Madden 25: A 1st Round Bust
It is considered bad form to begin a review talking about yourself. After all, it is supposed to be about the game not the writer, but I feel it is necessary to lay out where I was coming from when I approached this review. I love the Madden franchise. Yes, I know it is basically the same thing year after year with updated rosters and slight modification, I don’t care. I love it. I love taking my Jets team to a place they haven’t been in forty five years. I love pouring over my roster trying to figure out who to cut and who to keep. Do you wonder why Franchise mode lets players take control of absolutely everything, from drafting to free agent pickups to stadium naming rights? Do you wonder why they need to include 30 years worth of draft picks for the franchise mode? It’s me. I’m the reason. While I have never honestly made it to year 30, I have made it past year 10, and I control every little detail of my team. I scout players, negotiate contracts, I even play the preseason most of the time, and when the draft comes around I have my own draft board written down on several pieces of paper detailing what players and positions I want to target. I am a fanatic.
Every year I buy Madden, even when I was unemployed and couldn’t afford any other games for the entire year, I still managed to scrape together enough cash to get Madden. This year was the first year since my one year flirtation with the 2k series back in 2004 that I skipped on buying the console versions of Madden. I write about Android games now, I don’t have the time nor the funds to dedicate to console games. And so, with a bit of sadness, I looked at the option to pre-order Madden 25, the twenty fifth anniversary of the franchise that I have loved for years, and for the first time in nearly a decade, I said “no thanks.”
When I saw that EA had released Madden 25 on the Google Play store, I was psyched. I was so excited I actually ran upstairs to tell my girlfriend, as if she could even begin to comprehend what this meant to me. Finally I could play Madden again, no “NFLPro” by Gameloft that has “Number 7″ under center, I was finally going to get to play with my team, my players, and make virtual representations of them lift the trophy that they haven’t touched since Joe Namath and Weeb Ewbank were household names.
Then, I booted the game up, and it all came crashing down. Madden, it should be said right off the bat, is free to play. Which, depending on your perspective, I suppose, could be a good or bad thing. The way it is implemented here, however, unequivocally makes it a horrible thing. Every single thing about this game is wrong. I’m not sure what team handled this version of Madden, but it is clear they don’t know a damn thing about American Football.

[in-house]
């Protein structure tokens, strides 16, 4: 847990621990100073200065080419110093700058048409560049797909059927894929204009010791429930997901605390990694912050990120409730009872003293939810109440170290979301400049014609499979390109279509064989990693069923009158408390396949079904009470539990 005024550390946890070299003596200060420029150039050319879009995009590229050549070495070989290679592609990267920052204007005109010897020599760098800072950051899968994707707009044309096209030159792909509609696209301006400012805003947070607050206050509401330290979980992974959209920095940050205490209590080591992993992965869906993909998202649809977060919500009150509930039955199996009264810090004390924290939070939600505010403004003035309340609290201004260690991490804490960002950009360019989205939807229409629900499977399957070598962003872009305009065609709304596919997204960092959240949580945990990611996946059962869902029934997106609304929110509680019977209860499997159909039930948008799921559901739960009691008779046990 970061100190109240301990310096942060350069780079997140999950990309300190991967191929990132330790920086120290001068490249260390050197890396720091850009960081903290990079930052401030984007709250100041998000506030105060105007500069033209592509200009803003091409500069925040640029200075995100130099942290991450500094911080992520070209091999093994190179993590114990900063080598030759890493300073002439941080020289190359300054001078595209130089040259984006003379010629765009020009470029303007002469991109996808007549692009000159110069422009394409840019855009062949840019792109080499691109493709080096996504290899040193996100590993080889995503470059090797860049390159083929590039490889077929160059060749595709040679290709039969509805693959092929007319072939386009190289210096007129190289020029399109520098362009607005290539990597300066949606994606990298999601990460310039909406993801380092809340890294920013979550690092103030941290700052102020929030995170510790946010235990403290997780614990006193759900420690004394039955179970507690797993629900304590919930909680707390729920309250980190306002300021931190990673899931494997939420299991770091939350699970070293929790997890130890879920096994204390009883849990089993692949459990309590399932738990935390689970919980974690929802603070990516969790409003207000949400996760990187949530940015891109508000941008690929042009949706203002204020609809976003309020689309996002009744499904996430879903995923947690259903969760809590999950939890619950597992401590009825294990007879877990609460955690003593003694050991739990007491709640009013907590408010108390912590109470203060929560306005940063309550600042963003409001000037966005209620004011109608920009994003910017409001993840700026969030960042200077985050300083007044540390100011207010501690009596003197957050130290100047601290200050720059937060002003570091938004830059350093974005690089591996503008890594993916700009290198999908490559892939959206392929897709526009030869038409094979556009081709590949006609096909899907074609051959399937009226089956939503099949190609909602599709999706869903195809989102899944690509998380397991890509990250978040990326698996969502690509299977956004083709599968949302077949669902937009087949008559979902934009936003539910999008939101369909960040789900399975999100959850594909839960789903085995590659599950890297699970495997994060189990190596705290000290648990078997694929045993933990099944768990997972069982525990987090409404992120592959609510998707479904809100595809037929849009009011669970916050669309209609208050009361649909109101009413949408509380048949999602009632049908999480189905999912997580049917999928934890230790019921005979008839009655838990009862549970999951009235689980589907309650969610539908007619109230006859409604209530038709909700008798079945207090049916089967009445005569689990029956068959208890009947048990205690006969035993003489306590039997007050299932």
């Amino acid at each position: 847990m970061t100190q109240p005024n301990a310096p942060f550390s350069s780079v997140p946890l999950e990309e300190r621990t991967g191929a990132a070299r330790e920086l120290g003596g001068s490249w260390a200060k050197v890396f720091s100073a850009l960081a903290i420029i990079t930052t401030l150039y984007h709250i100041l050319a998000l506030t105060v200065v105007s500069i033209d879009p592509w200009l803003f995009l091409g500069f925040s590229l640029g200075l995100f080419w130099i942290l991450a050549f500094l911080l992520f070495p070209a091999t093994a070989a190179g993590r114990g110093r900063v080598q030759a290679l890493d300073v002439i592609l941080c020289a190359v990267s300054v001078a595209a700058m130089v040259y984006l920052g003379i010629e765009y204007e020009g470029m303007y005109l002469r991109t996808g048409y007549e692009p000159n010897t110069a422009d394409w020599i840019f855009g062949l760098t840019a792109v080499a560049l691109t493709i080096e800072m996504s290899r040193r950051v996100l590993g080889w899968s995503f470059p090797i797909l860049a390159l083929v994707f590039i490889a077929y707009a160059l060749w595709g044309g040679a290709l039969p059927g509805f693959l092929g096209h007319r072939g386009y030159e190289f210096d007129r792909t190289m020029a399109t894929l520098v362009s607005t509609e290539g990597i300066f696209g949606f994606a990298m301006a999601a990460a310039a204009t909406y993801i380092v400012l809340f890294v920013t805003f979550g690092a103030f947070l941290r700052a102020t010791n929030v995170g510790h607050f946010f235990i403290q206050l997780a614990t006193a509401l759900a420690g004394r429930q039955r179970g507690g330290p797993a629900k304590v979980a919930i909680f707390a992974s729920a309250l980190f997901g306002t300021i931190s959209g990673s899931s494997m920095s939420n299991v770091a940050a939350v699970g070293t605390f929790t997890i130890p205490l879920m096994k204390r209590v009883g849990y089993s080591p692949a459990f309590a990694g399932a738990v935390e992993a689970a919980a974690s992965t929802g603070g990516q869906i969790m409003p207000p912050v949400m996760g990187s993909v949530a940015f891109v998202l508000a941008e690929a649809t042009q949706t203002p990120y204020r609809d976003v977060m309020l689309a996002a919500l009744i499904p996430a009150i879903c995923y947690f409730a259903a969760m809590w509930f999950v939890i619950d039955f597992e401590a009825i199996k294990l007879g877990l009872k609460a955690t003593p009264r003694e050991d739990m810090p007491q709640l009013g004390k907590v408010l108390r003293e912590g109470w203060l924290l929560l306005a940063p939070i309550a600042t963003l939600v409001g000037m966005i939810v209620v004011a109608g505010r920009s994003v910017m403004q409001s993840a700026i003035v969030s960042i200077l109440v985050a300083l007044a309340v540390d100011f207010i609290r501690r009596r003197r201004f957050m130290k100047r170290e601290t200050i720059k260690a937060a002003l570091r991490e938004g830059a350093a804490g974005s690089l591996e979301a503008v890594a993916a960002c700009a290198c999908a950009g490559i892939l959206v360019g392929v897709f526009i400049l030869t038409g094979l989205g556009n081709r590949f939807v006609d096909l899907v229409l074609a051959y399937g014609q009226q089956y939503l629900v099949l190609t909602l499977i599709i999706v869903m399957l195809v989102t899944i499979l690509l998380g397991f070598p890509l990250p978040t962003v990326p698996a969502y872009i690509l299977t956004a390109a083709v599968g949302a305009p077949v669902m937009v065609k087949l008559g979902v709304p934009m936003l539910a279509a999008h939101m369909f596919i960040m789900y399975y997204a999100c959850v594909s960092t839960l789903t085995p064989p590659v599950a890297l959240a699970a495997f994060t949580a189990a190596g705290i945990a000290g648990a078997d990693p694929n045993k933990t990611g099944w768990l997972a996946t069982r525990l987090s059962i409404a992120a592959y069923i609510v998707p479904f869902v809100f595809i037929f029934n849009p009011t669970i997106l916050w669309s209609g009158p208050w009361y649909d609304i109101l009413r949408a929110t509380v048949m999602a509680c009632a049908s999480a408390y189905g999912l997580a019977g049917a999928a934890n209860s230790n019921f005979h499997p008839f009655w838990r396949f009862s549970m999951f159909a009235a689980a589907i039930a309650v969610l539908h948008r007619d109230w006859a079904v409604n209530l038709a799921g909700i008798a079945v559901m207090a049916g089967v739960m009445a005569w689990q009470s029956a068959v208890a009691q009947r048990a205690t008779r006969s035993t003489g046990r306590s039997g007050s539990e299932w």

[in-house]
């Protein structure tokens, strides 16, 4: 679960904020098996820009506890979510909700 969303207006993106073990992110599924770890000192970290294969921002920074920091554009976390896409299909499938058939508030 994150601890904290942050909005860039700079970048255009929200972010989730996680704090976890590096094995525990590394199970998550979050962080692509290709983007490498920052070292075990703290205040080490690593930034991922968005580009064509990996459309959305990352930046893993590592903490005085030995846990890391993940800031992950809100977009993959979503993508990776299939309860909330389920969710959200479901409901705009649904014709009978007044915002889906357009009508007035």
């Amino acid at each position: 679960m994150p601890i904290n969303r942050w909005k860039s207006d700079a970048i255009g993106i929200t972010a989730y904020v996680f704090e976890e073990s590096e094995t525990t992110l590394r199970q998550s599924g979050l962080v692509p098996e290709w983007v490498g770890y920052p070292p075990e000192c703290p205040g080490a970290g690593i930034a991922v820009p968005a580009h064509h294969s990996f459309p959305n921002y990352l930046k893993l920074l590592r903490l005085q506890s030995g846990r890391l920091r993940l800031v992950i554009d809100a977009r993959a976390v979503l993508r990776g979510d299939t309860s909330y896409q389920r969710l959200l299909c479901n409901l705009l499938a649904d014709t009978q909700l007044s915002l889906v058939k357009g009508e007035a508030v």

First, the entire game is based around the Ultimate Team mode of the big boy versions of Madden. Each team is given their starting players, or at least who was projected to be the starting players back in July, and everyone else has to be bought. This would be bad enough, but since the rosters (despite coming out last week) are so far behind, fans will likely have to buy their new additions. Instead of Rookie QB Geno Smith as the starter of the Jets, the game starts you out with “The Sanchize”. Instead of giving Bills fans their first look at a virtual EJ Manuel, the game provides them with Kevin Kolb, who went on Season ending IR back in August and never even played a meaningful snap in a Bills uniform in real life.
Roster problems aside, this could still be a good solid game of pigskin football, right? Wrong. There are two control schemes in Madden 25 for Android. One, the “casual” version takes control out of the player’s hands and instead just tasks them with juking, spinning and stiff arming. And the other, which is more or less a simplified version of the console games, with a virtual joystick and swipes taking the place of buttons. The first one is incredibly boring, since you aren’t doing much of anything. The later control scheme actually works fairly well, until you play defense. As soon as the Quarterback passes the ball you automatically switch the defender closest to the intended receiver, but since you were more than likely trying to rush the Quarterback with a linebacker to defensive lineman, you have now just taken your Cornerback off his assignment and possibly given up a touchdown. This is extremely frustrating and the only solution seems to be letting the defense run itself.
EA seemed to be privy to this, because online multiplayer doesn’t have Defensive play, only asynchronous play where you simply play against a computer controlled defense and compete with the other player for touchdowns. Does that sound fun to anyone? I didn’t think so.